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The words we use to talk about working with people and communities

Explains the different terminology that we use when talking about working with people and communities within the health and care sector.
Start with People petal.  Petals are:  Inform, Consult, Engage, Co-design and Co-production.

Throughout this course we’ll generally use the phrase working in partnership with people and communities.

It is a phrase that is used to cover a variety of ways we can involve people in decisions around healthcare. Many of these are in the petal diagram, above, from engagement to co-production.

These terms often overlap, mean different things to different people, and sometimes have a technical or legal definition too.


By people we mean everyone of all ages, their representatives, relatives, and unpaid carers – whether or not they use or access health and care services and support.


Communities are groups of people that have something in common or that they are connected by, like where they live, how they identify or by shared interests. Communities exist at all geographical levels and they can be loosely or tightly defined by their members.

It’s important to be aware of particular social and cultural ways that communities work, and to use this knowledge when collaborating with them.

Lots of the factors that create health and wellbeing happen at community level. Factors include social connections, having a voice in decisions that affect a community, and addressing health inequalities.

Health inequalities

Health inequalities is a term for the variation or gap in health and wellbeing that different communities experience. These variations can have significant consequences, including reductions in life expectancy and quality of life.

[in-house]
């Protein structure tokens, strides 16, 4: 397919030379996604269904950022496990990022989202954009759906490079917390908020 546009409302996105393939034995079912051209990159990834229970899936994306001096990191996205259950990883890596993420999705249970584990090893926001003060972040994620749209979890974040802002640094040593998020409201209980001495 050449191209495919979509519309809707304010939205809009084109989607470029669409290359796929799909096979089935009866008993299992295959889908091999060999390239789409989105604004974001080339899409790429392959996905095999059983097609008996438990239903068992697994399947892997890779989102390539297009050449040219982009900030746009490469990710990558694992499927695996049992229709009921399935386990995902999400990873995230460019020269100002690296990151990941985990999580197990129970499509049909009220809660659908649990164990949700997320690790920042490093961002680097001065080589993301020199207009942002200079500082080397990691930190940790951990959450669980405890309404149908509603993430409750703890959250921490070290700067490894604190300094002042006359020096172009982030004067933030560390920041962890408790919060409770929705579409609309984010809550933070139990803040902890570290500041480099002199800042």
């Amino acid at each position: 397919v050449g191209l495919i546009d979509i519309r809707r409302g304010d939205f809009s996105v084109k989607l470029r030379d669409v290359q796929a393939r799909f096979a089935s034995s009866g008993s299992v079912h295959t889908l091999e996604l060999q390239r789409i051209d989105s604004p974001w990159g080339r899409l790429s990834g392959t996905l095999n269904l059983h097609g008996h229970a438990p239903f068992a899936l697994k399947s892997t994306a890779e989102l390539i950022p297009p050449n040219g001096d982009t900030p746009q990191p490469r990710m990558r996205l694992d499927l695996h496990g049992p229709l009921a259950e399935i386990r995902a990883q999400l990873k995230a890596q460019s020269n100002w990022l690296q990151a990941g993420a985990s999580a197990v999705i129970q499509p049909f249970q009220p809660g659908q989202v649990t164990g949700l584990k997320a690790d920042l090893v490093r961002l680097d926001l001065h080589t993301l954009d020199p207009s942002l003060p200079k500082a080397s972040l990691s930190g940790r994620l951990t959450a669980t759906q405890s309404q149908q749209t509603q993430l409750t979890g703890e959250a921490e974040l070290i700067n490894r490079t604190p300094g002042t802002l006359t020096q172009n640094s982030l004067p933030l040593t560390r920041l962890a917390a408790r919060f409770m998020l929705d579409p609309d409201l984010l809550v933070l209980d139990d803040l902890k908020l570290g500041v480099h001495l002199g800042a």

We’ll explore health inequalities further in week two.

Multiple communities

We also need to be aware that most of us are part of lots of communities, and we don’t tend to fit neatly into boxes.

For example, we tend to talk about racial inequality as separate from the inequality that is connected to gender, class, sexuality, immigrant status, and the place that we live. Separating people into only one category misses that we are often affected by lots of different experiences and are part of lots of communities.

We can also face discrimination because of more than one part of who we are, and we can’t simply add up the barriers we face to see how much inequality we experience.

For example, the amount of inequality that a person who is black and disabled faces may be bigger than adding together the amount of inequality they face as a black person and the inequality they face being a disabled person.


You might hear or see people use the term asset-based. This is a way of describing working with what an individual or community already has to offer – their strengths – rather than focusing on what is absent – their weaknesses.


Co-production is often used when talking generally about working with people and communities. But co-production also has a specific meaning around a service or product that is created and delivered by different sets of people working as equal decision-makers.

It is not the only or necessarily the best way to involve people in the work you do.

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Working with People and Communities to Improve Health Outcomes

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